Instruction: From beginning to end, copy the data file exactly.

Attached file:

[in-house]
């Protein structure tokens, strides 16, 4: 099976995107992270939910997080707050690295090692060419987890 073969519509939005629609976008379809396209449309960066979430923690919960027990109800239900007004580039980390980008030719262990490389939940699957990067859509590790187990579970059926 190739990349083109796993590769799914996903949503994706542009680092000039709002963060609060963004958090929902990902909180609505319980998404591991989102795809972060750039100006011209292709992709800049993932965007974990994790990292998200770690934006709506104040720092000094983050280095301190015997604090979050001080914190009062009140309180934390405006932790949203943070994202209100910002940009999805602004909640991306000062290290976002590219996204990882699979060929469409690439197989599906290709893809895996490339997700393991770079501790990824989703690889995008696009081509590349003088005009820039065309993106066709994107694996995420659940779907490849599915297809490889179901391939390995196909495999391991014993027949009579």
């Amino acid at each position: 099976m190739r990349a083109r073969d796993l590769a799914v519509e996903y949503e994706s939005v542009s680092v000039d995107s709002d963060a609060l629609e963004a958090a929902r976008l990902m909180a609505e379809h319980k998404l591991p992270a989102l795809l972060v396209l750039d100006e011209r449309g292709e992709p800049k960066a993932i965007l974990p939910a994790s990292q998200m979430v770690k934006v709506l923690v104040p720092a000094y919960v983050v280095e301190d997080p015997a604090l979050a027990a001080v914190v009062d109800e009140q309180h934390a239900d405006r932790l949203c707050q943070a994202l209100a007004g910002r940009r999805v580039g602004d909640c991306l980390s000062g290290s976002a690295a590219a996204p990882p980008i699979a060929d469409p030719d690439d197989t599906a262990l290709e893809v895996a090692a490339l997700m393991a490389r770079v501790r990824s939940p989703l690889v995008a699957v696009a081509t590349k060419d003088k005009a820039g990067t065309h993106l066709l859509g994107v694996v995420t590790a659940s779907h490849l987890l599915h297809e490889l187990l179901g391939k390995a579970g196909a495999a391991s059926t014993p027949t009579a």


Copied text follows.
[in-house]
């Protein structure tokens, strides 16, 4: 099976995107992270939910997080707050690295090692060419987890 073969519509939005629609976008379809396209449309960066979430923690919960027990109800239900007004580039980390980008030719262990490389939940699957990067859509590790187990579970059926 190739990349083109796993590769799914996903949503994706542009680092000039709002963060609060963004958090929902990902909180609505319980998404591991989102795809972060750039100006011209292709992709800049993932965007974990994790990292998200770690934006709506104040720092000094983050280095301190015997604090979050001080914190009062009140309180934390405006932790949203943070994202209100910002940009999805602004909640991306000062290290976002590219996204990882699979060929469409690439197989599906290709893809895996490339997700393991770079501790990824989703690889995008696009081509590349003088005009820039065309993106066709994107694996995420659940779907490849599915297809490889179901391939390995196909495999391991014993027949009579």
């Amino acid at each position: 099976m190739r990349a083109r073969d796993l590769a799914v519509e996903y949503e994706s939005v542009s680092v000039d995107s709002d963060a609060l629609e963004a958090a929902r976008l990902m909180a609505e379809h319980k998404l591991p992270a989102l795809l972060v396209l750039d100006e011209r449309g292709e992709p800049k960066a993932i965007l974990p939910a994790s990292q998200m979430v770690k934006v709506l923690v104040p720092a000094y919960v983050v280095e301190d997080p015997a604090l979050a027990a001080v914190v009062d109800e009140q309180h934390a239900d405006r932790l949203c707050q943070a994202l209100a007004g910002r940009r999805v580039g602004d909640c991306l980390s000062g290290s976002a690295a590219a996204p990882p980008i699979a060929d469409p030719d690439d197989t599906a262990l290709e893809v895996a090692a490339l997700m393991a490389r770079v501790r990824s939940p989703l690889v995008a699957v696009a081509t590349k060419d003088k005009a820039g990067t065309h993106l066709l859509g994107v694996v995420t590790a659940s779907h490849l987890l599915h297809e490889l187990l179901g391939k390995a579970g196909a495999a391991s059926t014993p027949t009579a």